Just like there are many verbal languages for speaking i.e. English, Spanish, Italian or etc., computers have their own languages also. Most people understand a verbal language without having to do any translation. For computers that can be different. So if you want to use a language on a computer, some translation will need to be done to convert the commands (aka source code) to the ones and zeroes a computer understands. This is called compiling. There are a zillion languages that can be used, but one of the most common is "C" pronounced "see". "C" was made famous by Dennis Ritchie and Brian Kernighan also know and K&R.
Even if you are not a programmer, you will get the urge to create your own program. This usually happens when you seen some code on a web page or in a magazine that you just have to try. So then every once in a while you may actually need to create a simple program either for testing a system or just to create a quick utility. Most systems support GCC (a c compiler) although you may have to install some programs. i.e. "sudo apt-get install build-essential". Now let us create the world famous "HelloWorld" program for your system.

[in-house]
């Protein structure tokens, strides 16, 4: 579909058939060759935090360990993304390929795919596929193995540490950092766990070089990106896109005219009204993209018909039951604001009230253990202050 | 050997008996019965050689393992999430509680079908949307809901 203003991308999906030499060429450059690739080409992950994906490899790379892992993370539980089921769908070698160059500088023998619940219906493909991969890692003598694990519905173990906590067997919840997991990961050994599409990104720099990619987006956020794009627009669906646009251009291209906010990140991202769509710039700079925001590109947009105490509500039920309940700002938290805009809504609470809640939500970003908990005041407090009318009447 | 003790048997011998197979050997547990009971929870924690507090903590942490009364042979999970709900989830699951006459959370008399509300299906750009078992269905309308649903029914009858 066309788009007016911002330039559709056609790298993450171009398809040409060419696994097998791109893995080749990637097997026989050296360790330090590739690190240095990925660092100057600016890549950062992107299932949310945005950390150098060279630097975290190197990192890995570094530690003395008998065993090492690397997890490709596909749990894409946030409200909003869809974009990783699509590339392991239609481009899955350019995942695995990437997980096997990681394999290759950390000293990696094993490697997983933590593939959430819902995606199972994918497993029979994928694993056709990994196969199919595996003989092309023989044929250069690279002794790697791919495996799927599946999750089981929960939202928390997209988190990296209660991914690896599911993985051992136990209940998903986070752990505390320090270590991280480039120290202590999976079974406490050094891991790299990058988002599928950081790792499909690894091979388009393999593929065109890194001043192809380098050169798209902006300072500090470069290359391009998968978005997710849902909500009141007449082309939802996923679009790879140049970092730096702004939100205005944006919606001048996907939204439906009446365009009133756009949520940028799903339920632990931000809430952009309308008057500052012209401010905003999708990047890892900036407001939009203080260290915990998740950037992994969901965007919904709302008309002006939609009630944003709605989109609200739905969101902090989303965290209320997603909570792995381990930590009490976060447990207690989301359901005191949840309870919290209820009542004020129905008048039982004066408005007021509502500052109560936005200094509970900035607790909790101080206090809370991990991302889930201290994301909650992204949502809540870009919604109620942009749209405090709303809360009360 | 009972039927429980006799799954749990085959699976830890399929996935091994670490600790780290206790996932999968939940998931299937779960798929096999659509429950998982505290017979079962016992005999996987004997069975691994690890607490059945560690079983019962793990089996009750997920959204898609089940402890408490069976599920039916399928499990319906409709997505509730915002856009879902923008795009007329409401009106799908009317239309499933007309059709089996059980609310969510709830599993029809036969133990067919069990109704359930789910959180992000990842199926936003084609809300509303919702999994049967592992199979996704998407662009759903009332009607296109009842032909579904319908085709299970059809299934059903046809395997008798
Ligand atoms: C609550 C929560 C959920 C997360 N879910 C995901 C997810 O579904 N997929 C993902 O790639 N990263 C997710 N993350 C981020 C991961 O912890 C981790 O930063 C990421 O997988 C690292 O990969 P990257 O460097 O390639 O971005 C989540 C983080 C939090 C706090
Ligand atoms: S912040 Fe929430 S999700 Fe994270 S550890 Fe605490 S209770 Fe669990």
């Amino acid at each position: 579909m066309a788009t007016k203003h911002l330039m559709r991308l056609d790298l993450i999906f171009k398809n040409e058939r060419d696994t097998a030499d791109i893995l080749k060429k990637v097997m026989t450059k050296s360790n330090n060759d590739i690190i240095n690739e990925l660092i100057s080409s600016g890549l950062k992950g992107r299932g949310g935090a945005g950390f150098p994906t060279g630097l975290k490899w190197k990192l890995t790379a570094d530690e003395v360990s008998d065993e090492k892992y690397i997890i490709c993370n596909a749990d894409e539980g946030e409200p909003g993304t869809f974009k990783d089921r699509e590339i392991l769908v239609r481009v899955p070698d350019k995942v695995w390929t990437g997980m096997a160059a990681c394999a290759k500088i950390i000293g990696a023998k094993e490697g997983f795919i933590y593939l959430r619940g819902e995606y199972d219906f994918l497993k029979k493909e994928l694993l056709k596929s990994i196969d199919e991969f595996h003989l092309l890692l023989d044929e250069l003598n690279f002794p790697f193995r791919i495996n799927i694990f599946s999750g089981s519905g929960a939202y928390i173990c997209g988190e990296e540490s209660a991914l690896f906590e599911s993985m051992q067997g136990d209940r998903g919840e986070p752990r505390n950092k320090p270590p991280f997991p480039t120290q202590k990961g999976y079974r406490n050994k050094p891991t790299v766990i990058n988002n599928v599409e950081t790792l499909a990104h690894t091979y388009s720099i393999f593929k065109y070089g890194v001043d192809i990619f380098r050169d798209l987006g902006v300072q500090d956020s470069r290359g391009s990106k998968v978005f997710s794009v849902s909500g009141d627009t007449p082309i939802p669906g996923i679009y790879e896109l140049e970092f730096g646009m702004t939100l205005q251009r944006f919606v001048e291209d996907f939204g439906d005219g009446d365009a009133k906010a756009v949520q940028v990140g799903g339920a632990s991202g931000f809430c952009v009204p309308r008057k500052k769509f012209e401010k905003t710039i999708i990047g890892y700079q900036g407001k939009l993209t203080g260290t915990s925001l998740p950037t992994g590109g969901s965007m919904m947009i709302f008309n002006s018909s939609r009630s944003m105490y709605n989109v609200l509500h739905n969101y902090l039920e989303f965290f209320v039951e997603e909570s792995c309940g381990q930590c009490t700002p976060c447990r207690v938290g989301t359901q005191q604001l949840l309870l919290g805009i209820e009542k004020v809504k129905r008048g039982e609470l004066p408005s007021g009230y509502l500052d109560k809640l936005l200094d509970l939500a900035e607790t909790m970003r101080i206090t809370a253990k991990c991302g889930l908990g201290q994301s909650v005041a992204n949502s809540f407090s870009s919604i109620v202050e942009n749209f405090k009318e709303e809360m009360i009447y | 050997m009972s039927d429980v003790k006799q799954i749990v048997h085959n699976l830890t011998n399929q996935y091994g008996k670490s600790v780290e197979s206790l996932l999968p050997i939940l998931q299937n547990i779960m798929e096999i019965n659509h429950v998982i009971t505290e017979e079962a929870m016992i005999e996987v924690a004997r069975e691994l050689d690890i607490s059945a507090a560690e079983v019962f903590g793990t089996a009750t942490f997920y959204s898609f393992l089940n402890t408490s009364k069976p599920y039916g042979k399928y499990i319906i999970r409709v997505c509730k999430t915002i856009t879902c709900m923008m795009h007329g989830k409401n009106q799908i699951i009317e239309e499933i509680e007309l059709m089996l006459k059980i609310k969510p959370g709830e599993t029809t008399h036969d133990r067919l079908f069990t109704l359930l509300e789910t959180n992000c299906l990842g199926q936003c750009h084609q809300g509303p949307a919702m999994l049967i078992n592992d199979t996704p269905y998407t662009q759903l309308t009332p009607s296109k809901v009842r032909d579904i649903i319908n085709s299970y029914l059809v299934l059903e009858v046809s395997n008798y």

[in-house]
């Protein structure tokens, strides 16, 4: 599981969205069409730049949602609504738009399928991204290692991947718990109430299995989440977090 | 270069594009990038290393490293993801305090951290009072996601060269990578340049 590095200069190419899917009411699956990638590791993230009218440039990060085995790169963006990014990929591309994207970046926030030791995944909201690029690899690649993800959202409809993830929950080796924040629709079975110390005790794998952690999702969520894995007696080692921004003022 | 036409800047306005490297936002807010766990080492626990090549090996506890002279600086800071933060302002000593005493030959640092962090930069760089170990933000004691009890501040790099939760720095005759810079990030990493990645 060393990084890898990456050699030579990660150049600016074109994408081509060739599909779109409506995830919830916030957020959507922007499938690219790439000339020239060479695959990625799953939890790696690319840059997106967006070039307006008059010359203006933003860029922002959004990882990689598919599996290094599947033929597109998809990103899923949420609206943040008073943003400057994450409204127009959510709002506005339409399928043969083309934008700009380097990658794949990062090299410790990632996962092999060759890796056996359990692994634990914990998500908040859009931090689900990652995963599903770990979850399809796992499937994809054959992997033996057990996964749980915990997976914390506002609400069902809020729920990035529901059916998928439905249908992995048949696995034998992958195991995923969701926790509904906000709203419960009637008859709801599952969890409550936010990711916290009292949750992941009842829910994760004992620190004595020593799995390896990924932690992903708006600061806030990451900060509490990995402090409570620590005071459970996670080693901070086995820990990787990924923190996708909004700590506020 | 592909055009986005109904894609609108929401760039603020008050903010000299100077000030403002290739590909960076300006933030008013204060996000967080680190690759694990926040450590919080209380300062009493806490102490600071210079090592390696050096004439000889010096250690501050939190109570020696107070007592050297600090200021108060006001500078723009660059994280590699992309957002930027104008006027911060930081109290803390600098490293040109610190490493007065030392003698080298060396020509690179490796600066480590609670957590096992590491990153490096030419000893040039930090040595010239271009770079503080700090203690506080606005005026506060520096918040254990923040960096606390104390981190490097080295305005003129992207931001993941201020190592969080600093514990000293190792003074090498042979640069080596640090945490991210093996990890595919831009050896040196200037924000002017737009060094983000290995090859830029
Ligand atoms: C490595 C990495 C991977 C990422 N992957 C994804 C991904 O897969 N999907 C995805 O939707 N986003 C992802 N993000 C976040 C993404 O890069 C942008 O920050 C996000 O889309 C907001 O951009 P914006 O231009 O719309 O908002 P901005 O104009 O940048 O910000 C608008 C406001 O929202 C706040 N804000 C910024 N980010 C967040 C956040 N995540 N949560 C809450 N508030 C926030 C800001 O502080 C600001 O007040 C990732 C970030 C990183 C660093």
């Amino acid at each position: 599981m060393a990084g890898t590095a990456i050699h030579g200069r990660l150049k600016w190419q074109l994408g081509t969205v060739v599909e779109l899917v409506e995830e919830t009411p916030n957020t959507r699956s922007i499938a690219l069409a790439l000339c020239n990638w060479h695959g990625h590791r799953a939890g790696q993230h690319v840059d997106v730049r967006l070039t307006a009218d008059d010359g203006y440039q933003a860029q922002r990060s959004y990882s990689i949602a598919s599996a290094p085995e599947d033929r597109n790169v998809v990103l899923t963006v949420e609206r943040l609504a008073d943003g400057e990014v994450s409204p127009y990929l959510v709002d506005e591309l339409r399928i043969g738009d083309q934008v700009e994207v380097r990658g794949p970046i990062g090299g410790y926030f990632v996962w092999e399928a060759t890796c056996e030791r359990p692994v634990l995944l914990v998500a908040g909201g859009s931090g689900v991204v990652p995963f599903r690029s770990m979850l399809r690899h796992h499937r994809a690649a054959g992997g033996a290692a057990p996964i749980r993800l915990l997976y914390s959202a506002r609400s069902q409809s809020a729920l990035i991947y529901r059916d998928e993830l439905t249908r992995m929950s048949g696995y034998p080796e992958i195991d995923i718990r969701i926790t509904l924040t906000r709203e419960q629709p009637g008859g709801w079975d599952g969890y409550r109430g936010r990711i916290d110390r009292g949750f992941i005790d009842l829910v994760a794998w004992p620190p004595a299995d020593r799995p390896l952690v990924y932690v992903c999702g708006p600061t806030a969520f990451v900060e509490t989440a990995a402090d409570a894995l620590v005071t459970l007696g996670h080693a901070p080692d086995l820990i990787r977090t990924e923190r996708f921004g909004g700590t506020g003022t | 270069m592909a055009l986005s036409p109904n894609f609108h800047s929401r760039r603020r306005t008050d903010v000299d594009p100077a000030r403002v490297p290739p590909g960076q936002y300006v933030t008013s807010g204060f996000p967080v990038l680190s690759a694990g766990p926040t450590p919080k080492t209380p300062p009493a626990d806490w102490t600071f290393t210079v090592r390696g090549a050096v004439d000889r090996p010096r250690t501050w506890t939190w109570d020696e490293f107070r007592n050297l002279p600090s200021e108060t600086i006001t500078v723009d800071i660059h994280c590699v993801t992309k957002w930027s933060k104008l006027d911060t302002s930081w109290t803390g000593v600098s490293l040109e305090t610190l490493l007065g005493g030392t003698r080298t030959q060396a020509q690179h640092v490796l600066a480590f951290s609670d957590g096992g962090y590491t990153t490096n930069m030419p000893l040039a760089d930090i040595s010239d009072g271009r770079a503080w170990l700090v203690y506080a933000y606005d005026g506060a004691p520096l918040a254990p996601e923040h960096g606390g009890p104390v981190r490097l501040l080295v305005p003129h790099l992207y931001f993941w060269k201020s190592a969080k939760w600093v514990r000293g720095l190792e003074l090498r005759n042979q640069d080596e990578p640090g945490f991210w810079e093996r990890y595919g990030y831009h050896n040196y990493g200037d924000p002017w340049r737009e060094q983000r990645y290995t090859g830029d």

1. Create or copy your source code into and editor such as vim, nano, joe, or etc. Be sure to save the file (aka source code) and then exit. (source code is in the examples)
$ nano hw.c
Note: [code] and [/code] are not entered into the editor.
2. The you need to convert the source code to an executable program.
# $ gcc sourcecode.c -o executablename
$ gcc hw.c -o hw
3. Run or execute your program. (if no errors are detected otherwise changes will need to be made and then recompiled),
Or if you want sort of a gui:
$ ./hw | zenity --text-info
Pat your self on the back as you have created your first program! That is all there is to it for simple programs you create. More advanced programs will require a bit more work. More about that later.
More C source code is at: http://www.geekboots.com/c/intro.
Note: On simple programs that do not need libraries or whatever you can take a shortcut.
$ make hw
cc hw.c -o hw